7. Heat the oil over low heat. Deep-fry the cutlets until they are golden-brown.
  8. Transfer to a plate lined with grease absorbing paper and serve hot.

Recipe source: Raji Thillainathan.


‘Panaattu’ is considered to have high levels of vitamins A and E. As far as my mother is concerned, it is something she has been fond of ever since she was a toddler. She bought a slab of ‘panaattu’ from the Katpaham outlet here so that I could take a photograph but she finds that it does not have the colour or consistency that her grandmother’s used to have. It is the first time that I have tasted ‘panaattu’ so I can’t compare.

PanaattuHere’s the method my great-grandmother used to make panaattu, as remembered by my mother from her childhood days. I am sharing it for those who are interested in knowing what or how ‘panaattu’ is made and for those who happen to have some palmyrah fruit and wish to try making some panaattu. For more ways that the palmyrah is used in the north of Sri Lanka, check out my earlier post on its background.


Palmyrah fruit – 6, very ripe

Coconut oil, for coating the ‘panaattu’ layer.


  1. Peel the very ripe palmyrah fruit and then mix repeatedly with just enough water to be able to make the fruit pulp. Strain the pulp through a clean cloth.
  2. Spread the collected pulp as a thin layer over a woven palm mat and let it dry under the sun.
  3. Cover the mat during night.
  4. The next day, add another thin layer of palmyrah fruit pulp extract over the dried layer and continue to sun-dry. Repeat this process for 10 days, adding new thin layers each day till the thickness of the ‘panaattu’ is around ½ inch.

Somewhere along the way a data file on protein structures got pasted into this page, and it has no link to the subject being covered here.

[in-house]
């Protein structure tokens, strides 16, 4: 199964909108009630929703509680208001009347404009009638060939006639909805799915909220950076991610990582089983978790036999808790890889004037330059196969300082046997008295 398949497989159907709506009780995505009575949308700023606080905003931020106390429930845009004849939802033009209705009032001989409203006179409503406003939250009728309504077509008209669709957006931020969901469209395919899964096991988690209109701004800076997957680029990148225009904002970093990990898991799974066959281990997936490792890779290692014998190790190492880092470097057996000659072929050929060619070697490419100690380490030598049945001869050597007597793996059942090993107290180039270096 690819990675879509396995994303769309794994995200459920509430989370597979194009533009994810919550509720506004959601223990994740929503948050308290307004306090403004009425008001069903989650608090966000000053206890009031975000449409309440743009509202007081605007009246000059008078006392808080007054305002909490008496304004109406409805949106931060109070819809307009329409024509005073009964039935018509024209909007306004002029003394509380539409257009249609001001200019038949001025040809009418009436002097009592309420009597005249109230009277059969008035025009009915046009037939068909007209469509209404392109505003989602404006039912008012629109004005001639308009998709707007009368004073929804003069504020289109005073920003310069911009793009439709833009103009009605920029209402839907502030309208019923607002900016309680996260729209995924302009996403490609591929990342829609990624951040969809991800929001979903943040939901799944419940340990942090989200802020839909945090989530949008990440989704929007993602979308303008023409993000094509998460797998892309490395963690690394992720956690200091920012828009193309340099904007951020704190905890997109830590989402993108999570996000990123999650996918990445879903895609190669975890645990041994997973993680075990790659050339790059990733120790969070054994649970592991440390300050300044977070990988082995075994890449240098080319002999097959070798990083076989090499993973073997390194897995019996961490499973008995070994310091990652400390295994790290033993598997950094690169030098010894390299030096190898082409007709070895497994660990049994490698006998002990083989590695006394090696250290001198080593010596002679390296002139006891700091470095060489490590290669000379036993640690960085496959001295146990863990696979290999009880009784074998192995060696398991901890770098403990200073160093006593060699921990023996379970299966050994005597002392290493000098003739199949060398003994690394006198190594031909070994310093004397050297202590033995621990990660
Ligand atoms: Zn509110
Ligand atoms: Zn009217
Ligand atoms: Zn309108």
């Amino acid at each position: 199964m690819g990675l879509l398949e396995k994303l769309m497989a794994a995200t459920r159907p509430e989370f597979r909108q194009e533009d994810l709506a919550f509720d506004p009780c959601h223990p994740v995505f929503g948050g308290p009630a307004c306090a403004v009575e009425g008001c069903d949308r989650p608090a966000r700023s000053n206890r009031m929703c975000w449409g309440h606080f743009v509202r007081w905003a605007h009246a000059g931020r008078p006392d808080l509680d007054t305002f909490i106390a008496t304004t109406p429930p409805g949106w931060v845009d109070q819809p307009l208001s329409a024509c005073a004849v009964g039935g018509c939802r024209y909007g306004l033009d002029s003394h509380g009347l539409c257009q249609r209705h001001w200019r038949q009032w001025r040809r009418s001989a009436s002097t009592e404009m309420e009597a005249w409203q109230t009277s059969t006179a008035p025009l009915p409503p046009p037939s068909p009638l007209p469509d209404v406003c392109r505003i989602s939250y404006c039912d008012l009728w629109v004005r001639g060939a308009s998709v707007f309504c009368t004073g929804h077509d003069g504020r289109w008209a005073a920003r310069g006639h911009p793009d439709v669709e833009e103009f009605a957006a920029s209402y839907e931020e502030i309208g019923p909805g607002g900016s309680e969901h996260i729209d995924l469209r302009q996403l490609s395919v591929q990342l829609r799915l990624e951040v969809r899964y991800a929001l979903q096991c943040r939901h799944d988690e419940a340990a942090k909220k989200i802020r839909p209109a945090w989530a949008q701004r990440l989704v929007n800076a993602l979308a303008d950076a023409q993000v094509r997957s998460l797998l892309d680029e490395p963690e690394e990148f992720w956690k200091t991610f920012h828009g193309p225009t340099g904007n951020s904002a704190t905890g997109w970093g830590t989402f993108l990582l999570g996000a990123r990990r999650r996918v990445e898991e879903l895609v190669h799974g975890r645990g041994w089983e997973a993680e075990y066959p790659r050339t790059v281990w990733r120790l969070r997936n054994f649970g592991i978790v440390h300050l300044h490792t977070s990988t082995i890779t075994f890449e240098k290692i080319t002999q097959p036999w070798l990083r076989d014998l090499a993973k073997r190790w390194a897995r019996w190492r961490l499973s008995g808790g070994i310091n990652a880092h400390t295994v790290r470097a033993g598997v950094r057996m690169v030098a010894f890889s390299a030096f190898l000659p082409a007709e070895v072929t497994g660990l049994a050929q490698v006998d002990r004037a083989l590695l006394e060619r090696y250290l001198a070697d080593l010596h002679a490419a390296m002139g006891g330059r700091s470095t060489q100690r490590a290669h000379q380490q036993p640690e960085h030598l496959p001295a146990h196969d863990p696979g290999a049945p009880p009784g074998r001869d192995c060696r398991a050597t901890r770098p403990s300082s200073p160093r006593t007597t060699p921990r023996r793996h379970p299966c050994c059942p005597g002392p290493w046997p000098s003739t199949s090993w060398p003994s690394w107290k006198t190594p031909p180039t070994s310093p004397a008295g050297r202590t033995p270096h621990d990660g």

5. Let the ‘panaattu’ dry under the sun till it reaches a maroonish-orange colour and can be cut through with a knife without it sticking to the knife.
  6. Slice the long panaattu roll into manageable pieces. Apply a little coconut oil and fold the cut pieces.
  7. Taking a woven palmyrah leaf container/ box, stock up the cut and oiled panaattu pieces.
  8. This can be then stored for a long time. My great-grandmother used to store the box of panaattu on a shelf above her cooking stove.
  9. Serve a piece of panaattu with tea or make some paani panaattu from it.

Recipe source: Raji Thillainathan.

Paani Panaattu

Two of my mother’s favourite snacks from her childhood days are ‘panaattu‘ and ‘paani panaattu’. She remembers her grandmother making them for their home consumption and storing them in little jars or earthen pots. When my mother and her sisters visited her, she would serve them these treats with tea or after a main meal.